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DIY: The Very Hungry Caterpillar espadrilles

We've not had much of a summer in London, so I was in two minds whether to bother making some espadrilles. After all, give it another few weeks and I'll probably be buying my Autumn boots...* But, since I still have my summer holiday to go on, I decided I would. Here's how I got on making my very own pair of espadrilles:

Cost of materials:
£10.52 (plus £2.79 postage) for Prym espadrille soles, sand-coloured yarn, white lining fabric and pins from Knit and Sew (Amazon)
£1.54 (free postage) for darning needles from Lakeside Needlecraft (Amazon)
£2.55 (99p postage) for The Very Hungry Caterpillar (TVHC) fabric from eBay
£3.66 - see "Making the espadrilles" below for what this cost was and why!

= £22.05 (I already owned green and white cotton, and a tape measure.)

Yes, in all honesty it is a *lot* cheaper to buy a pair of espadrilles... but where's the fun in that? (And you can't get TVHC ones, I've already checked!)

I shopped around to make sure that I got the cheapest prices - the soles, for example, cost £10.95 in John Lewis, but I got my soles, yarn, lining fabric and pins for less than that! Do shop around or these will probably cost you more than they are worth.

Making the espadrilles:
I had two issues straight away. First up, the Prym espadrille soles were supposed to come with the pattern and whilst that's true for the toe piece, I was missing the back pattern. Thankfully I spotted a QR code on the pattern I did have - a quick scan of that and I had the other pattern, which I then printed off. Hurrah!

Secondly, I didn't realise that I would need to sew together my base fabric and my TVHC fabric to ensure that I had a sturdy enough material to actually be able to wear my espadrilles. As I don't have a sewing machine and didn't want to do this by hand, I  bought some iron-on adhesive. This bumped up my costs but it did save me a lot of time and effort and I've got quite a bit left over. Those issues resolved, I apprehensively sat down to make some espadrilles!

First up, I cut out the patterns, but added a 1cm border around each pattern (on the recommendation of a few blogs that I'd read). For the toe section this worked out quite easy as the pattern shows various shoe sizes and there was naturally a 1cm gap between size 5 (my shoe size) and size 8 - I could just use the pattern as it came! I then used the toe pattern to cut out x2 TVHC toes, x2 white lining pieces and x2 toe-sized iron-on adhesive pieces.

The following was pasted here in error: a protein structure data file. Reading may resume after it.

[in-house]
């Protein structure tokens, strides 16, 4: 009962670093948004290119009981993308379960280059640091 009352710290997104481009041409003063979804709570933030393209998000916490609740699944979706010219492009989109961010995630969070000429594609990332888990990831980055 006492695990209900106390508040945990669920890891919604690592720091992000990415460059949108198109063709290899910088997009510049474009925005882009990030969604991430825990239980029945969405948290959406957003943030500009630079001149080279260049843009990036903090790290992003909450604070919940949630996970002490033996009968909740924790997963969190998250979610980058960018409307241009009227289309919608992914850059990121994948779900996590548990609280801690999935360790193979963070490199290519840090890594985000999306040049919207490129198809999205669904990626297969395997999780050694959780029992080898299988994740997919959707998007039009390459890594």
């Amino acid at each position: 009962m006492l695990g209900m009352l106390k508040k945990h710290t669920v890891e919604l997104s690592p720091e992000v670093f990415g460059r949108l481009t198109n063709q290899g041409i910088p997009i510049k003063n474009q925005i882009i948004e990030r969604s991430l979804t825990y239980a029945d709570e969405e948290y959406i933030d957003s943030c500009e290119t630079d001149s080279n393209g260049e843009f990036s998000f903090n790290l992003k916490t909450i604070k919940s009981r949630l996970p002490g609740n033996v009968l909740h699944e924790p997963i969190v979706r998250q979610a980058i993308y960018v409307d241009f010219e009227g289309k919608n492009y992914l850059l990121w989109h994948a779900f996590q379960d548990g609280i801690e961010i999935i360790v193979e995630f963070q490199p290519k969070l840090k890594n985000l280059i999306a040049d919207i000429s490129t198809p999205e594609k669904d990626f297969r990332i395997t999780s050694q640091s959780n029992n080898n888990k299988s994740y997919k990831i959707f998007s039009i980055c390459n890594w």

I'll admit something here, it took me 1 hour and 20 minutes just to cut out the toe pieces and get the two fabrics bonded together. At this point I wanted to give up. I'd had an issue cutting out the material as my scissors were ordinary scissors and the first toe section I cut out was very jagged. I debated whether to order some dressmaking scissors to continue (more expense!) but then decided to sharpen my scissors which, thankfully, made it much easier.

Now I knew what I was doing (and had sharpened scissors), it took me 35 minutes to cut out the back pieces, and then it was time to pin the pieces to the Prym espadrille soles. Only then did I realise that the material sat too high up on my foot, so I chopped off 1cm off around the top of the back piece - I didn't need that recommended 1cm border on that piece then - and I also trimmed the edges of my toe pieces to get a smoother finish. 

It took me 15 minutes to pin and sew a back piece on to its sole, which lured me into a false notion of timings... that's because it then took me an hour to pin and sew the toe piece on and to close up the sides (where the two pieces meet). Sounds like one espadrille down and on to the next one, right? Wrong!

The espadrille was really loose at the back when I tried it on, so I created a fold on the heel and sewed this up to make it tighter. I also sewed over where the two pieces met to strengthen those stitches. It would have taken me 15 minutes to do this... except I spent *another* 15 minutes trying to get the cotton through the tiny needle's eye. Gah!

I also reinforced where the fabric meets the sole in the heel section - those stitches had come a little loose when I was making the espadrille tighter and I didn't want them to fall apart on my first wear! Once I was happy with that, it was (finally) on to making the next espadrille - this one was a lot quicker and easier to do, plus I didn't need to to do any reinforcing stitches afterwards. You can definitely tell which shoe I made first - the second one looks much better, yet only took half the time!

All-in-all, it probably took me about 6 hours to make the espadrilles, on and off, and I definitely have a pair that are unique... how long they'll last remains to be seen! Whilst I won't be starting my own espadrille-making empire any time soon, it was fun to do something different, and I'll *probably* make a pair again next summer.

If I make another pair, I will:
- try and make sure that the material I bought is strong enough not to have to go through the hassle of strengthening it
- choose a material with a smaller pattern; I didn't really think about my fabric in relationship to it becoming a pair of espadrilles
- not add an extra 1cm border around the back pattern
- buy some fabric scissors for a smoother cut
- learn how to do a blanket stitch to get that classic espadrille look.

What do you think to my espadrilles? Are you tempted to make a pair? Good luck if you do!

* OK, not true, I actually bought my Autumn boots back in February in the sales. Ker-ching!

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